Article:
How to Get an Import-Export License
Gaining an import-export license typically varies based on specified criteria, such as the items being imported-exported and where the product is being imported-exported. The following article describes regulations and material-specific licenses.
What Is an Import-Export License?
An import-export license is mandated by various federal agencies, and it identifies what products are shipped or delivered between international locations. A license is not necessarily required for importers or exporters, depending on the product. For a temporary license for the transport of merchandise, an ATA Carnet document can be sought through the United States Council for International Business.
Export Administration Regulations
The U.S. Department of Commerce's Bureau of Industry and Security regulates export and re-export of items for both commercial and military use. If an individual is sending or receiving low-technology consumer goods, a license is not required, unless the items are going to or coming from an embargoed destination. Additionally, certain individuals overseas are prohibited from receiving items from the United States and need a license. Shipping endangered species, live plants and arms also requires a license.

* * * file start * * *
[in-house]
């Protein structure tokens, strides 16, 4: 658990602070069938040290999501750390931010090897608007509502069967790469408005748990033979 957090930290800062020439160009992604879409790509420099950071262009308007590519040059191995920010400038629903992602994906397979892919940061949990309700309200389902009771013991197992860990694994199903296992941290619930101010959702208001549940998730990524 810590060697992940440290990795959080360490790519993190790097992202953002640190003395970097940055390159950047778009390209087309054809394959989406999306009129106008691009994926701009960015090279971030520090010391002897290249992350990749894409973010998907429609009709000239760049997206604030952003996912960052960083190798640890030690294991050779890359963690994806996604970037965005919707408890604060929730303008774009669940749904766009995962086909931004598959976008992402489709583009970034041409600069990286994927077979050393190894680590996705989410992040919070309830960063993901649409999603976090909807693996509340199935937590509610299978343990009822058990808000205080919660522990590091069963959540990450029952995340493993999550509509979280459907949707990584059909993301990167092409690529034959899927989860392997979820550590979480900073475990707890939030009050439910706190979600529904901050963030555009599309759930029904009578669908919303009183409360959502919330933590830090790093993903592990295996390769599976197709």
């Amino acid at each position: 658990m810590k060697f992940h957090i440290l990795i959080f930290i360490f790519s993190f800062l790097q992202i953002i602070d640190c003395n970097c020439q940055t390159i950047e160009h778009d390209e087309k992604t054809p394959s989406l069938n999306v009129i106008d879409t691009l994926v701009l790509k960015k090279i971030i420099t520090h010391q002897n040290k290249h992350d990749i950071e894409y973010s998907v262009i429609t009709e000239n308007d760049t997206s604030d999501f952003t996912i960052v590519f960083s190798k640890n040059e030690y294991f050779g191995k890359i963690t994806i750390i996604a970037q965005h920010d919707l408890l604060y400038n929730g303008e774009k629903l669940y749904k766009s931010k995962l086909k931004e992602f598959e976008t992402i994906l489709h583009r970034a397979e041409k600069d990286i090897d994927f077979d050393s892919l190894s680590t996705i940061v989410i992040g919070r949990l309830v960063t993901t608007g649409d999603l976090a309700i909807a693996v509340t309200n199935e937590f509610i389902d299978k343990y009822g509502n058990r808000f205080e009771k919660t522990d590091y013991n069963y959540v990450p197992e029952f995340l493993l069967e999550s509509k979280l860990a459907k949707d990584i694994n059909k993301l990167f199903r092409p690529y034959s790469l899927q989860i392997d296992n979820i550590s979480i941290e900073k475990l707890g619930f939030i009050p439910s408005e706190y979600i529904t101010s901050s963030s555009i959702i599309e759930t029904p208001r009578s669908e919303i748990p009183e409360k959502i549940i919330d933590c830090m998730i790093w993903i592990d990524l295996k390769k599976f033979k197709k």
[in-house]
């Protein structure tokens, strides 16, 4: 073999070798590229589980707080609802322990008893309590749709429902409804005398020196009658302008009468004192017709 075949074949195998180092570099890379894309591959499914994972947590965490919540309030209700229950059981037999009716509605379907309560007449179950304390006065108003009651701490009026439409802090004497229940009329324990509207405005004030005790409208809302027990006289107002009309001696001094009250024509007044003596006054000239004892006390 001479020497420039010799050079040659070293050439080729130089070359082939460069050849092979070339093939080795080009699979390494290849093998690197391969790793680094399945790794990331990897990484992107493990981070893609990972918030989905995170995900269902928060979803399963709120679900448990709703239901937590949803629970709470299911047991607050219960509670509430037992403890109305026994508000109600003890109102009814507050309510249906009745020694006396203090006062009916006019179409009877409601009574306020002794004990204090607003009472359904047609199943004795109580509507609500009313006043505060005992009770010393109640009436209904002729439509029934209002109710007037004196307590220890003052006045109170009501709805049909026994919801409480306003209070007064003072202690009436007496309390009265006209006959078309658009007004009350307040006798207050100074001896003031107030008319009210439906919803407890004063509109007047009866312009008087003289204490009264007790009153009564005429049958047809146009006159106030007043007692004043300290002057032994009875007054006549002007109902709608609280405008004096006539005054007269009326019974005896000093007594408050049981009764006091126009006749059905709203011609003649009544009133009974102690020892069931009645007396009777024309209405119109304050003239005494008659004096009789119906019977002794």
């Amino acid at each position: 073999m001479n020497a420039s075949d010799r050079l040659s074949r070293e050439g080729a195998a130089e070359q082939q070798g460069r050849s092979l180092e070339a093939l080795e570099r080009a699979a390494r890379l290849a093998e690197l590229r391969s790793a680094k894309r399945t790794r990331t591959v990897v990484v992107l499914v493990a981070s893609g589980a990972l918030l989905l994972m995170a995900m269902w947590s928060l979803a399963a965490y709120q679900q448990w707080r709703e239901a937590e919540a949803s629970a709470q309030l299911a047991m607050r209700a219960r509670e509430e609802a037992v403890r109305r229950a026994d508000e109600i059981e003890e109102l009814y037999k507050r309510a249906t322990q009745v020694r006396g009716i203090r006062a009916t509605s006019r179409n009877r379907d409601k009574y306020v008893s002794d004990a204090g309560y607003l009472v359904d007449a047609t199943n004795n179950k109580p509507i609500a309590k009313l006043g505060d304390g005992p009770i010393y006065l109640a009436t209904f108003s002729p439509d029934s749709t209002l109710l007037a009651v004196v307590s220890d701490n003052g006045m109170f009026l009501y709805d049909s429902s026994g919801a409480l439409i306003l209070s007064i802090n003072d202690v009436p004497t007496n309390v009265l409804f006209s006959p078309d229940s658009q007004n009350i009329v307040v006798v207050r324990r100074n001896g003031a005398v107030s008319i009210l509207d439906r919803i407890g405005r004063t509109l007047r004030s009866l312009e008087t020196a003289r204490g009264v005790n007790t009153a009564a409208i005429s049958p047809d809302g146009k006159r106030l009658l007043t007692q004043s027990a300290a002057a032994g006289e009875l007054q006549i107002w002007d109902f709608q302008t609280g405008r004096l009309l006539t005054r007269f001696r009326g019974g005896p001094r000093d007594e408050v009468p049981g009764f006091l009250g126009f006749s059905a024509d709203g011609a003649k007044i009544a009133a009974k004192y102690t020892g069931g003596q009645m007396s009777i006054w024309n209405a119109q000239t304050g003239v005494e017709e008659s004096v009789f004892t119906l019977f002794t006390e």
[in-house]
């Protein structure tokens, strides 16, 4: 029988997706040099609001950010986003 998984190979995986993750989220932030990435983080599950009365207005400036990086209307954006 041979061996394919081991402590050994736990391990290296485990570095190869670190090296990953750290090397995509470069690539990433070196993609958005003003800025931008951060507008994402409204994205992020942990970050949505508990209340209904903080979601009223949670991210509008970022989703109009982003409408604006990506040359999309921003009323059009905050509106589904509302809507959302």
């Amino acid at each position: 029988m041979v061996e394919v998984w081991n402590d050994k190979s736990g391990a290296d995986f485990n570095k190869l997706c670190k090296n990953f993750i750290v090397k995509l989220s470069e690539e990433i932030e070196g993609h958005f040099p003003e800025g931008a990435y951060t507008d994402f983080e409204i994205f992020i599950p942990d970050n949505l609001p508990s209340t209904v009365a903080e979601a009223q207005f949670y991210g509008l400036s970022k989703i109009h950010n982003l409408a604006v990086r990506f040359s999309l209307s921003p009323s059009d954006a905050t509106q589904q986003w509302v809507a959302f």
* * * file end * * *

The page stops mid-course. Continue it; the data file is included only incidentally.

Applying for a Receiving License
Licensing standards may differ based on the second country's licensing laws. The following are the licenses one needs to ship and receive certain items within the United States:
When applying for a license for shipping and receiving arms, the importer-exporter must submit an application to the Directorate of Defense Trade Controls. Importers-exporters are required to supply documentary information on the items, as well as complete an application.
The U.S. Department of Agriculture's Animal and Plant Health Inspection Service regulates the import and export of live animals and related animal products. To obtain a license, one must provide proof that the receiving country's laws are satisfied. Individuals may also be required to supply information on the country the animal is from or has visited and the length of stay in that country.
This license is handled by the U.S. Nuclear Regulatory Commission. These standards are similar to the standards for shipping and importing arms. The regulations are based on the exact material being imported or exported, as well as where it is going to or coming from. There are two types of nuclear material licenses, general and specific; with specific being more strict.
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